>>      createAttribute(t, d)
>>> Alternatively, it could be `attributeFor(tag: t, data: d)` — I could
>>> go either way.
>> Why “for?” Can you explain the semantics of this method (or show a BCDC)?
> This is a initializer-like helper method that instantiates a
> SecKeychainAttribute from passed parameters.

If it's a factory, I think guidelines prescribe the call should look like:

   makeAttribute(tag: t, data: d)

>>> (adding to my thoughts on the later proposal of moving preposition
>>> inside parens, the symmetry in param labels would likely be broken
>>> here, because it doesn’t seem necessary to add “for”/“with” when I go
>>> with “createAttribute”, but for the noun-only version it would have to
>>> be “attribute(forTag: t, data: d)”.)
>>> 	func attachmentForImage(image: UIImage) throws -> Attachment {
>>> 	func attachmentForData(data: NSData) -> Attachment {
>>> 	func attachmentForFileURL(url: NSURL) throws -> Attachment {
>>> This should be `attachmentFor(image:)`, `attachmentFor(data:)`, and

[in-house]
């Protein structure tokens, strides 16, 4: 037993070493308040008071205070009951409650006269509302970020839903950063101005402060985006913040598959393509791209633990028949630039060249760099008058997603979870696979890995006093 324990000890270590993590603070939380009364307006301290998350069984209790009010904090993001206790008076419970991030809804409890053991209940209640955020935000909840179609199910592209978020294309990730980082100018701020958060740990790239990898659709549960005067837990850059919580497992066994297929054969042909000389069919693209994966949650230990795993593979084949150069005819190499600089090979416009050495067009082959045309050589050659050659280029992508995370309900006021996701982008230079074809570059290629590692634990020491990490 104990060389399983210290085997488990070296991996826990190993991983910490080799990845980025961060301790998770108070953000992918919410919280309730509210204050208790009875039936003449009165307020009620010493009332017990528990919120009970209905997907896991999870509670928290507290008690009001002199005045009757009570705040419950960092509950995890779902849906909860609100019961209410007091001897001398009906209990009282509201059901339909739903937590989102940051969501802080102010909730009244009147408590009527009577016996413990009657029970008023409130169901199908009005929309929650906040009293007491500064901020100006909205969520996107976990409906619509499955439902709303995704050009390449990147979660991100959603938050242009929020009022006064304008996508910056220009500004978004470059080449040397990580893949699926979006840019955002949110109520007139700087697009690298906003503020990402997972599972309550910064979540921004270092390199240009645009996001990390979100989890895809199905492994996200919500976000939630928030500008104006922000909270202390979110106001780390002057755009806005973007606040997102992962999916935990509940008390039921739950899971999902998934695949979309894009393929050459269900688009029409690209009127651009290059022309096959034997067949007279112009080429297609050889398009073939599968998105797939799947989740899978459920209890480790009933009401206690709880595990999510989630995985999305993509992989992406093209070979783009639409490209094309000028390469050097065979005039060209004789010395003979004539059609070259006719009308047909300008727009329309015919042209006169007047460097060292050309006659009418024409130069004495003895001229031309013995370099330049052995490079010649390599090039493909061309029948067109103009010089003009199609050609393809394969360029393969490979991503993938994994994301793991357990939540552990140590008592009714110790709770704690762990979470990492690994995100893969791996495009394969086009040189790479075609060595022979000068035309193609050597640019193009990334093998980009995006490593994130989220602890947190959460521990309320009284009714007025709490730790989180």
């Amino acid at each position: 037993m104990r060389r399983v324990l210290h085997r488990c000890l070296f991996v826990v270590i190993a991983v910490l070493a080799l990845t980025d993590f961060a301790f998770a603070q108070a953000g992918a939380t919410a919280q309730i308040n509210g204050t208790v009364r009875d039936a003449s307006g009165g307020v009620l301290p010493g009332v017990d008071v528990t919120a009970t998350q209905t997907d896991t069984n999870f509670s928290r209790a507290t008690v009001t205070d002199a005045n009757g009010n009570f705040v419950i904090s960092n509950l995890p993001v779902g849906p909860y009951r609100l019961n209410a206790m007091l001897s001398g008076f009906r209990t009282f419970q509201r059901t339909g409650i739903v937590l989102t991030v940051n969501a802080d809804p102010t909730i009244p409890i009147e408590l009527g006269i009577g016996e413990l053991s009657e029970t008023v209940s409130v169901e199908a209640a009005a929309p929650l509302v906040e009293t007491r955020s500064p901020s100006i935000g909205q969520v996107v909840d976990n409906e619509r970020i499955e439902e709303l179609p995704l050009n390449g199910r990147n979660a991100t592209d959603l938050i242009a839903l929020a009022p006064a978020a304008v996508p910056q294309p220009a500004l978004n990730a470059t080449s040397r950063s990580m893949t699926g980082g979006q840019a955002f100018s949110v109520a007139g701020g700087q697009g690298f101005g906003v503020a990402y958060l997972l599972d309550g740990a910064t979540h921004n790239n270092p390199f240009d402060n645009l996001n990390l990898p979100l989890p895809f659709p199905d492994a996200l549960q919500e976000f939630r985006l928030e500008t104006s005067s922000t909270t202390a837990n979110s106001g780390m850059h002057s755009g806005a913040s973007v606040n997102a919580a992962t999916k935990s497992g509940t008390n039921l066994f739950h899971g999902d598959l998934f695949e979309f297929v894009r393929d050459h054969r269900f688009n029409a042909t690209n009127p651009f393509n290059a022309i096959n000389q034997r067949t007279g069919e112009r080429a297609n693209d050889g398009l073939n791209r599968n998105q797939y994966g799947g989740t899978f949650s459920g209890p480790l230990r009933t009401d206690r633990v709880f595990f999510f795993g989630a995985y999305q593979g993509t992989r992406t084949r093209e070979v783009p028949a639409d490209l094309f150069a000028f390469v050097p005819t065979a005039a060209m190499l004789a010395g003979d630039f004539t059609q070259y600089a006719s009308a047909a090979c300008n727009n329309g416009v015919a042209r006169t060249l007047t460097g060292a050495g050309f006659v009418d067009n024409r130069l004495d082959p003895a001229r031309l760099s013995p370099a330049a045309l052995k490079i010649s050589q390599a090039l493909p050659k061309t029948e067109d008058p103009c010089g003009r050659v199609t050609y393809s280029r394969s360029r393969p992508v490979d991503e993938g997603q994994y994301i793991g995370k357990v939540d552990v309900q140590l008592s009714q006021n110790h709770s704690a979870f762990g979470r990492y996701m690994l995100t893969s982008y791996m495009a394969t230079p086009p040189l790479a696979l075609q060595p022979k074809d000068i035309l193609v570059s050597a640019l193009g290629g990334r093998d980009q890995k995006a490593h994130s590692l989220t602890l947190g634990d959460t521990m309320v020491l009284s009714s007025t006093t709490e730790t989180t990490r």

>>> `attachmentFor(fileURL:)`. 
>> again, the latest draft puts prepositions inside the parens.
> Q: For the previous example you suggested the latest draft would be
> `action(for:)`. Given these methods take one of three different
> parameter types, and the names mostly just repeat type information,
> should they all be `attachment(for:)`? Or `attachment(forImage:)` etc?
> The third method is trickier because it takes an NSURL, but there is
> an assumption this is a _file_ (i.e. device-local) URL.
>>  But without the BCDC it's pretty hard to tell whether these are good
>> names.
> Also an initializer-like helper method that transforms passed
> parameters into an Attachment.

Oh, definitely “makeAttachment(x)” at the call site, then, if you can't
just do this with an Attachment initializer!

>>> This seems like a win, since related methods for different data types
>>> are grouped more tightly together. (I could also — like you suggested
>>> about not optimizing for method families — make an enum, but it would
>>> be overkill since it’s not API for public consumption. I should mark
>>> those as private.)
>> I'm not trying to say “method families are bad.”  I'm just saying I
>> don't want to build the guidelines around them if possible.
>>> 	private func messageCell(label label: String) -> MessageCell {
>>> 	private func cellForTask(task: Task, enabled: Bool = true) -> TaskCell {
>>> Hm, those are inconsistent. I could go with `cellFor(message:)` and
>> don't you mean cellFor(label:) ?
>>> `cellFor(task:)`, which would be consistent with the guidelines. OTOH,